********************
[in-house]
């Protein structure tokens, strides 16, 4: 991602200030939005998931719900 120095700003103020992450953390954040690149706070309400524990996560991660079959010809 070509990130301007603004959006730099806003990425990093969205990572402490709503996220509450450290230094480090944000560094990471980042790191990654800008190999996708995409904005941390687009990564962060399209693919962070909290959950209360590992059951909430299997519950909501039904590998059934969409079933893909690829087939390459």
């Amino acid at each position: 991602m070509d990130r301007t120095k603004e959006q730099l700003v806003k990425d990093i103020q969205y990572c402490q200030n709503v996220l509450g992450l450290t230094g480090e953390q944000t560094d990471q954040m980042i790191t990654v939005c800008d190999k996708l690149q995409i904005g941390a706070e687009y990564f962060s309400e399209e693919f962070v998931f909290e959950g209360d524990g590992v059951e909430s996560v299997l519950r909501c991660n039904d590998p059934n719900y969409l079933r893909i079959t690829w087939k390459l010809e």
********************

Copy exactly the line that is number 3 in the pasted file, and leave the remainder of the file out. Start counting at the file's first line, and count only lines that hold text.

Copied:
């Amino acid at each position: 991602m070509d990130r301007t120095k603004e959006q730099l700003v806003k990425d990093i103020q969205y990572c402490q200030n709503v996220l509450g992450l450290t230094g480090e953390q944000t560094d990471q954040m980042i790191t990654v939005c800008d190999k996708l690149q995409i904005g941390a706070e687009y990564f962060s309400e399209e693919f962070v998931f909290e959950g209360d524990g590992v059951e909430s996560v299997l519950r909501c991660n039904d590998p059934n719900y969409l079933r893909i079959t690829w087939k390459l010809e």